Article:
According to Attorney General Merrick Garland, the alleged crimes include civil rights offenses, unlawful conspiracies, unconstitutional use of force and obstruction offenses. The defendants were charged through two separate indictments.

“On March 13, 2020, Breonna Taylor should have awakened in her home as usual, but tragically she did not,” Assistant Attorney General Kristen Clarke said. “Since the founding of our nation, the Bill of Rights to the United States Constitution has guaranteed that all people have a right to be secure in their homes, free from false warrants, unreasonable searches and the use of unjustifiable and excessive force by the police.”

Detective Joshua Jaynes faces the most serious charges. Attorney General Merrick Garland said he and Sgt. Kyle Meany are accused of falsifying the affidavit used to obtain the search warrant and knew they lacked probable cause. According to the Justice Department, they omitted material evidence and made false and misleading statements. Garland said those actions violated Ms. Taylor’s civil rights and caused her death.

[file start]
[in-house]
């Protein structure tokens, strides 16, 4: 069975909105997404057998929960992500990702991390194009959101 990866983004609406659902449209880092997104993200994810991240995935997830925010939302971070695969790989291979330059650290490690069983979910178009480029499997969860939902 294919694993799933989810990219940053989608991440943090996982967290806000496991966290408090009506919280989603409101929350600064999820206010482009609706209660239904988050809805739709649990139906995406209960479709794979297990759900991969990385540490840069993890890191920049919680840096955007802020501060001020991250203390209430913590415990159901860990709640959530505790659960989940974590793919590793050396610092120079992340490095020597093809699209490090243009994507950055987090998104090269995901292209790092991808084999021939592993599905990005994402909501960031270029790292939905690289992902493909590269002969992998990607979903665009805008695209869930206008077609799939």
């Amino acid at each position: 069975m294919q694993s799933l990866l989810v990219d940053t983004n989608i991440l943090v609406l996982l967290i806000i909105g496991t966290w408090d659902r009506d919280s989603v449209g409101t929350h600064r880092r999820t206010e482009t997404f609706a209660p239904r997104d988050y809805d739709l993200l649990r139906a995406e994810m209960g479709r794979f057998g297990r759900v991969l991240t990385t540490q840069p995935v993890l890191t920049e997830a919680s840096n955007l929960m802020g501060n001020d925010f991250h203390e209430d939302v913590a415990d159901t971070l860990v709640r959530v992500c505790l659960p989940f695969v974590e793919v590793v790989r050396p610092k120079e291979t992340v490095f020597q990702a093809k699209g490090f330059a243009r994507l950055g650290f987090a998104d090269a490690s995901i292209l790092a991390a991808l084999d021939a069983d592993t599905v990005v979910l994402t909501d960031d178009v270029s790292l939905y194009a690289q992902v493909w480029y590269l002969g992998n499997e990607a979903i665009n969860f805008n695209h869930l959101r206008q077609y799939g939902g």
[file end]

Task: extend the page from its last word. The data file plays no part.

The Justice Department also alleged that after Taylor died, Detective Jaynes conspired with Detective Kelly Goodlett to cover up their fabricated search warrant by writing a false letter of investigation and lying to criminal investigators.

According to the Justice Department, the obstruction counts could lead to up to 20 years in prison, while the conspiracy and false statement charges carry a maximum five year penalty.

Detective Brett Hankinson is also charged with two counts of using excessive force for firing his gun through a covered window and covered glass door. Those bullets went through the walls of Ms. Taylor’s apartment and into her neighbor’s unit. The indictments allege Hankinson used a dangerous weapon with the intent to kill.

“We share, but we cannot fully imagine the grief felt by Breonna Taylor’s loved ones and all of those affected by the events of March 13th, 2020. Breonna Taylor should be alive today,” Garland said. 

In addition to the charges against the individual officers, the Justice Department is conducting an ongoing investigation into whether the Louisville Metro Police Department is engaging in a pattern or practice of law enforcement misconduct, including excessive force, improper searches and racial discrimination.